BUDGET DEAL ADVANCES IN THE HOUSE. The House Rules Committee met late Tuesday night to set up the procedural path forward for the bipartisan budget deal. Leaders hope to vote Wednesday on the deal, paving the way for the Senate to wrap up their work early next week. Power Post has the details:

“The deal hit a snag Tuesday night after many Republicans raised questions about whether the $80 billion in spending increases in the legislation would be fully offset by spending cuts and other revenue. Conservatives continued to fight the bill throughout the night, including attempting to kill the bill in a late-night hearing of the House Rules Committee. But Republican leaders worked out last-minute fixes that cleared the way for a Wednesday vote.
Some Republicans raised concerns that the bill only includes about $75.7 billion in spending cuts, according to the Congressional Budget Office, about $4 billion short of the $80 billion in spending increases.
Congressional leaders amended the deal late Tuesday to resolve the discrepancy. Boehner spokeswoman Emily Schillinger said the amendment included a ‘technical fix’ to off-budget money, known as the Overseas Contingency Operations fund, that was used to help offset some spending.”

BUDGET DEAL COULD SMOOTH THE PATH FOR RYAN. Rep. Paul Ryan (R-Wis.) may say he doesn’t like the budget agreement, but it could definitely make his life a lot easier if he is elected speaker. The Post has more:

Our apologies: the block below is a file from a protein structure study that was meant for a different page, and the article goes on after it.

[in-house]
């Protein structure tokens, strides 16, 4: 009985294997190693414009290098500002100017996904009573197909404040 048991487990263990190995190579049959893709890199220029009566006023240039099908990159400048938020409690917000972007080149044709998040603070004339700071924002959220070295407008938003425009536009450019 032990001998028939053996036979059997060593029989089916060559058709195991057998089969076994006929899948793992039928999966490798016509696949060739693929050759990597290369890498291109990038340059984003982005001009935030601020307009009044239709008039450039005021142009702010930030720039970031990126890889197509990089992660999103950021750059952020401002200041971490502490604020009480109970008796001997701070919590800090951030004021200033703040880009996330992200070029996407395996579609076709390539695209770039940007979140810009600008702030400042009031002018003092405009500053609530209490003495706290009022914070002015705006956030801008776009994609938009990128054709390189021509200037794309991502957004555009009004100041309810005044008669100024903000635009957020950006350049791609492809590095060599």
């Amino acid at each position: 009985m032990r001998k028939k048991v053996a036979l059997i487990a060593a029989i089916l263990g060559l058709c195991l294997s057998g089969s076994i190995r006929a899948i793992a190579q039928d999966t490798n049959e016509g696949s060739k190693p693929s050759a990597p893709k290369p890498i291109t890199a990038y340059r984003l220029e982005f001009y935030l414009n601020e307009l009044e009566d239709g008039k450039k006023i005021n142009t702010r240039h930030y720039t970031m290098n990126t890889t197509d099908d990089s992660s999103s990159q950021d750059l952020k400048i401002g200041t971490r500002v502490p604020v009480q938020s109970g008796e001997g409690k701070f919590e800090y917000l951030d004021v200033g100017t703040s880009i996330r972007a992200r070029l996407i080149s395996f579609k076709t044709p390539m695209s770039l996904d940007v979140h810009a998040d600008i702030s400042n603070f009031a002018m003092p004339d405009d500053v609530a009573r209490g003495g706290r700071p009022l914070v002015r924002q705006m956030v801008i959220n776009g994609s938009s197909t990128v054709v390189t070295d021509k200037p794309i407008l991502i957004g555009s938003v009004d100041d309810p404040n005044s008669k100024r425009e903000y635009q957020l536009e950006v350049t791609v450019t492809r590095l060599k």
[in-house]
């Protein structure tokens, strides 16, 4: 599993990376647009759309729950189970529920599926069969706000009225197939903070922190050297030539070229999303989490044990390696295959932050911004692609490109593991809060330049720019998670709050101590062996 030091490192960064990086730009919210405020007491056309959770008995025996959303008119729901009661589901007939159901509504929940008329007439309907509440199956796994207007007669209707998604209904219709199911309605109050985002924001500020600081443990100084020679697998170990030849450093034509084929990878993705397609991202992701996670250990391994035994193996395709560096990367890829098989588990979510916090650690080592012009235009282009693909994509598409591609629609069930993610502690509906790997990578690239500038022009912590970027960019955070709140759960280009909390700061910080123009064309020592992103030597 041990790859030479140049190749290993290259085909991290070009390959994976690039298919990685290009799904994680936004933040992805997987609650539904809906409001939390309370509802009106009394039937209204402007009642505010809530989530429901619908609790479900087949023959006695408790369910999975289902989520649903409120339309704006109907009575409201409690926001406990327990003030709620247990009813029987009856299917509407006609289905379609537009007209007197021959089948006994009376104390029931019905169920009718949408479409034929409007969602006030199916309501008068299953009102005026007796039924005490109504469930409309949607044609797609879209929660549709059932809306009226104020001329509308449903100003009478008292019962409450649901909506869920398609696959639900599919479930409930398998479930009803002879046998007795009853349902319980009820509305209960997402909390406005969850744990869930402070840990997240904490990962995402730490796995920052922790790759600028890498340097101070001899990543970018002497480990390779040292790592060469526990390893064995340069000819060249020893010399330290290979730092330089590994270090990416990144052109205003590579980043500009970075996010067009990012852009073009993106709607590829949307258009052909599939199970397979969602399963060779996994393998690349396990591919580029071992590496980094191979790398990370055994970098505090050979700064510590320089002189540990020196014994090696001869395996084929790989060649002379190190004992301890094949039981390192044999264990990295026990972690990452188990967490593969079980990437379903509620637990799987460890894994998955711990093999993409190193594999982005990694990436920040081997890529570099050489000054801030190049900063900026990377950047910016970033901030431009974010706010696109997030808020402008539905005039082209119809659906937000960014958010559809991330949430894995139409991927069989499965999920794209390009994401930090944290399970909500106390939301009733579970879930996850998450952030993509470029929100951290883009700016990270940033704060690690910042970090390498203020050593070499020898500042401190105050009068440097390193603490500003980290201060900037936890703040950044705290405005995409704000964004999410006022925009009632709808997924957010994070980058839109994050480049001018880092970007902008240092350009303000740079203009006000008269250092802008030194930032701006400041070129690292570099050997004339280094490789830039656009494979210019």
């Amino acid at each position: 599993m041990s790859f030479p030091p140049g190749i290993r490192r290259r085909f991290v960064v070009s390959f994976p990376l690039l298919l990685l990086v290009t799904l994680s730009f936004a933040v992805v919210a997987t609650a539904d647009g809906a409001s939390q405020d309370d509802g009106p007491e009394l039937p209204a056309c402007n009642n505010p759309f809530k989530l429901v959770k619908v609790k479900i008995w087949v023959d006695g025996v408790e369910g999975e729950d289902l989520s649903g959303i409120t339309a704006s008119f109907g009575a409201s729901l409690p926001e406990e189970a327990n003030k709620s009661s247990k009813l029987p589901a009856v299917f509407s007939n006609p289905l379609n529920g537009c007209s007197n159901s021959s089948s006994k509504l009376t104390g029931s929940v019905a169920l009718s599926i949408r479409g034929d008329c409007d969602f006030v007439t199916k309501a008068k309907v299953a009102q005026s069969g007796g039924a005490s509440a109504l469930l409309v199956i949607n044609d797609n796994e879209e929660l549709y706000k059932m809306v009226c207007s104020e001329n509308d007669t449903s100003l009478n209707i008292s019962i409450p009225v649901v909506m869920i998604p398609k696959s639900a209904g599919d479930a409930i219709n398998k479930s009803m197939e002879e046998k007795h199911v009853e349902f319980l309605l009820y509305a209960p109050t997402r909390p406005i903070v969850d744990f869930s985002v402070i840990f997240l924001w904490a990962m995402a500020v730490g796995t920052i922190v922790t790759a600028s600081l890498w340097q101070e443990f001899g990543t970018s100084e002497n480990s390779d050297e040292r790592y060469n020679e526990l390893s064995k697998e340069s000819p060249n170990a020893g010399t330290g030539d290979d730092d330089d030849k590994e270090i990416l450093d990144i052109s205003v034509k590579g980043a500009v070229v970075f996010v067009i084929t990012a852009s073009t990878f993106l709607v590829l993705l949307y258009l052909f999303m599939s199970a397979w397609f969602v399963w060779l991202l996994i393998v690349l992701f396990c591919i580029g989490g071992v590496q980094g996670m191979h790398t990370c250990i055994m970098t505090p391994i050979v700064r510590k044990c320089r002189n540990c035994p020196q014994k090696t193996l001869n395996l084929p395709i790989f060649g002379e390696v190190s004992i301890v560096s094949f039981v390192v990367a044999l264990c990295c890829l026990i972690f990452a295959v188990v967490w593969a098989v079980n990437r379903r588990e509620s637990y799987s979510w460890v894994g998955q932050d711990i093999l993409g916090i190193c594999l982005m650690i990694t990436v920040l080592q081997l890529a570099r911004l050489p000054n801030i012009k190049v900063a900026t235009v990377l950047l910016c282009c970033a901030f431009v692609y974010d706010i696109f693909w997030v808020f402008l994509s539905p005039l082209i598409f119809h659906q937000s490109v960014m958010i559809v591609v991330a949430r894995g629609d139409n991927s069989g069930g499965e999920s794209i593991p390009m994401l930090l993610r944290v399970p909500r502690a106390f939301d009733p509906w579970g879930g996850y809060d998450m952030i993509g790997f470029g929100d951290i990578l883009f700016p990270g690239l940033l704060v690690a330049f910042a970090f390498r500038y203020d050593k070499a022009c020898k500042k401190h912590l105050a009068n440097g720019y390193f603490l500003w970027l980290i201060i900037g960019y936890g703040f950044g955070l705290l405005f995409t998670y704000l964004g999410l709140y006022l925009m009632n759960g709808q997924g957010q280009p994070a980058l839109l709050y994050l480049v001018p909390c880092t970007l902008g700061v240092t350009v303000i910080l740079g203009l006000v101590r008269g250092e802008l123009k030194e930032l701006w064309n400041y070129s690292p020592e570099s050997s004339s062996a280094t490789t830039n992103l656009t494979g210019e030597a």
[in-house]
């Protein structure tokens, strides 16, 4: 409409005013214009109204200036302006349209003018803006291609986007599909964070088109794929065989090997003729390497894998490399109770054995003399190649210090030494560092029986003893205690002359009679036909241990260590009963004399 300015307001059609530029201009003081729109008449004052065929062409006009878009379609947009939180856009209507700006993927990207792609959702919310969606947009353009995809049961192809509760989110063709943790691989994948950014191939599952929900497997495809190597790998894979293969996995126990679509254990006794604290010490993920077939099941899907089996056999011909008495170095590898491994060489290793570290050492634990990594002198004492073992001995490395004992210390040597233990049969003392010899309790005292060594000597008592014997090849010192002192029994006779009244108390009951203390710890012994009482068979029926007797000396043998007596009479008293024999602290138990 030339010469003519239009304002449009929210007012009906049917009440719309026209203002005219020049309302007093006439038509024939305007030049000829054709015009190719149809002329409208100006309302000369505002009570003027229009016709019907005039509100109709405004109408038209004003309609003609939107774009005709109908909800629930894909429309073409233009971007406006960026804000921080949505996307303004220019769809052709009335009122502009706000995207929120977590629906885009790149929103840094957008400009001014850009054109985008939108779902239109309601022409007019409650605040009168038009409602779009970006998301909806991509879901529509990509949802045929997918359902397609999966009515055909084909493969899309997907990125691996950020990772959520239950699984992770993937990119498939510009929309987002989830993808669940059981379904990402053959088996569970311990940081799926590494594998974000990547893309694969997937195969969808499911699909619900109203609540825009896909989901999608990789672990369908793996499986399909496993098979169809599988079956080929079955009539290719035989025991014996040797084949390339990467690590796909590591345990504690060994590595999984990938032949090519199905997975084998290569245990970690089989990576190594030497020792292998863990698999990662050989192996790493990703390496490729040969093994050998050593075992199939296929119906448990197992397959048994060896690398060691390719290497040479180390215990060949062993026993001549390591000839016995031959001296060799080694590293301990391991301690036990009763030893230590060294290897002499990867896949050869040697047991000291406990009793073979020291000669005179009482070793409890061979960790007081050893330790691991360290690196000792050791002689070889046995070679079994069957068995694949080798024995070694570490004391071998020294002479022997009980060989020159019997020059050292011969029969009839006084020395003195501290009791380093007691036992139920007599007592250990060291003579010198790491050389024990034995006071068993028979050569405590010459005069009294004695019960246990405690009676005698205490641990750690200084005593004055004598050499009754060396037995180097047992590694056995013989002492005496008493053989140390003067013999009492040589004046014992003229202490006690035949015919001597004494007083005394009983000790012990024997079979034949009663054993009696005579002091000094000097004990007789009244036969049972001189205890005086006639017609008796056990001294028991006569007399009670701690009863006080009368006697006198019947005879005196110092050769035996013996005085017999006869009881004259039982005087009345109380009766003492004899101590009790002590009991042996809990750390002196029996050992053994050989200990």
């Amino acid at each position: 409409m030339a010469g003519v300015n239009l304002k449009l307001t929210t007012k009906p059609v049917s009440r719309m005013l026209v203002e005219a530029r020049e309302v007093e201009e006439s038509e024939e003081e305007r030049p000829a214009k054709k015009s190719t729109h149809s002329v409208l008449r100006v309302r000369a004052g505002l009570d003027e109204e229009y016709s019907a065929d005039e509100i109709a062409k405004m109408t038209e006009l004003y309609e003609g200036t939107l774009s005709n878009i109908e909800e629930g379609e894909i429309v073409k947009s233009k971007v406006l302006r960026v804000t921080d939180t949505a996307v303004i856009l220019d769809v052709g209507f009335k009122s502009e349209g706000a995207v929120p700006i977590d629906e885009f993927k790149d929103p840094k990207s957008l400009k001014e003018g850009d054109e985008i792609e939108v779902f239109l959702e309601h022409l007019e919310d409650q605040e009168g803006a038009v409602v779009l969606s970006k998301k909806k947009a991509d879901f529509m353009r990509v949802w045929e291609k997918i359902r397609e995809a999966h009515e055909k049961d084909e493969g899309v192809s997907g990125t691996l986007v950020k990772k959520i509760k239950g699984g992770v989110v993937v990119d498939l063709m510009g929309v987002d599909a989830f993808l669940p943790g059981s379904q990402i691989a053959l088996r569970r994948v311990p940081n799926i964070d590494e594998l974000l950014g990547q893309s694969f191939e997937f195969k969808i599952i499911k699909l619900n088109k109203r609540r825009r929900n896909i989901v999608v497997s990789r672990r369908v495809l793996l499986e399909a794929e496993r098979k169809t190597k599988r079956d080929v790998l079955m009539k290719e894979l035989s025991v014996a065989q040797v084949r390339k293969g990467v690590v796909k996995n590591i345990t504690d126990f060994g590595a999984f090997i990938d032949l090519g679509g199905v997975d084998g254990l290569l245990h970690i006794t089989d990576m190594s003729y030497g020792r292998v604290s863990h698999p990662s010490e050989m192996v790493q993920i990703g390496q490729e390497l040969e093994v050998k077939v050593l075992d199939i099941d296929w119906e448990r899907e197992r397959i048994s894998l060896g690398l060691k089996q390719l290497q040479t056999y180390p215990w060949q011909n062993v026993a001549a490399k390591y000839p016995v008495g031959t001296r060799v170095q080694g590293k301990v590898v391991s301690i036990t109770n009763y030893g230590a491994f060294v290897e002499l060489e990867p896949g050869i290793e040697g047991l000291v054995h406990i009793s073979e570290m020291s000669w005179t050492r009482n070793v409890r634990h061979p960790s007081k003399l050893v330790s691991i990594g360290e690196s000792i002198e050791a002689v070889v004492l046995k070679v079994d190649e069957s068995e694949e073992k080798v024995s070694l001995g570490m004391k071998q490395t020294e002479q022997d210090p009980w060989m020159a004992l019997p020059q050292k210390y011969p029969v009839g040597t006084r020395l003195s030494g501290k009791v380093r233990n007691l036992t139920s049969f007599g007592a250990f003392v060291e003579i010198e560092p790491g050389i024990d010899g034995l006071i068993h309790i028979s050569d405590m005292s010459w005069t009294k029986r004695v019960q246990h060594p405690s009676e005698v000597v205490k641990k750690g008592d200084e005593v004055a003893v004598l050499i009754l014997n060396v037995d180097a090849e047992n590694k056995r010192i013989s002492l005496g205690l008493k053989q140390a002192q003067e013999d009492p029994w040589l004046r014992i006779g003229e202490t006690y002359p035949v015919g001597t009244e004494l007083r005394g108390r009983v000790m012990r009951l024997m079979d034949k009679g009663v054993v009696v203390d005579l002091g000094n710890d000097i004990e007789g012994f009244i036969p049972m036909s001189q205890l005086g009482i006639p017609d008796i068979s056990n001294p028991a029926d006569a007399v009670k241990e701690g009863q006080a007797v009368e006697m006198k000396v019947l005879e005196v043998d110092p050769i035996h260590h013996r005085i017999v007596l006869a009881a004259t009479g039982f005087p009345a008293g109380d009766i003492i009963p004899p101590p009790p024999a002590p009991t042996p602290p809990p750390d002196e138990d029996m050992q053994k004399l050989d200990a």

“… The most closely watched player on Capitol Hill on Tuesday was Ryan, who walked a fine line between appeasing the conservative lawmakers he will routinely have to corral in his new job and endorsing the budget legislation, which those conservatives oppose.
He did so by making a distinction between the substance of the deal and the way in which it was struck: “I think this process stinks,” Ryan told reporters Tuesday. “Under new management, we are not going to run the House this way.”
That message appears calibrated to avoid alienating GOP lawmakers who have pressed for a more bottom-up approach to House management. But Ryan also steered clear of the deal’s specifics, which are deeply unsettling to House conservatives and largely similar to the provisions of a deal Ryan struck two years ago with Obama and Senate Democrats.”

PRESIDENTIAL CANDIDATE TAX PLAN TRACKER. The Republican presidential candidates will meet tonight for yet another debate and the folks at the Tax Policy Center have a new tool to keep track of all of their tax plans.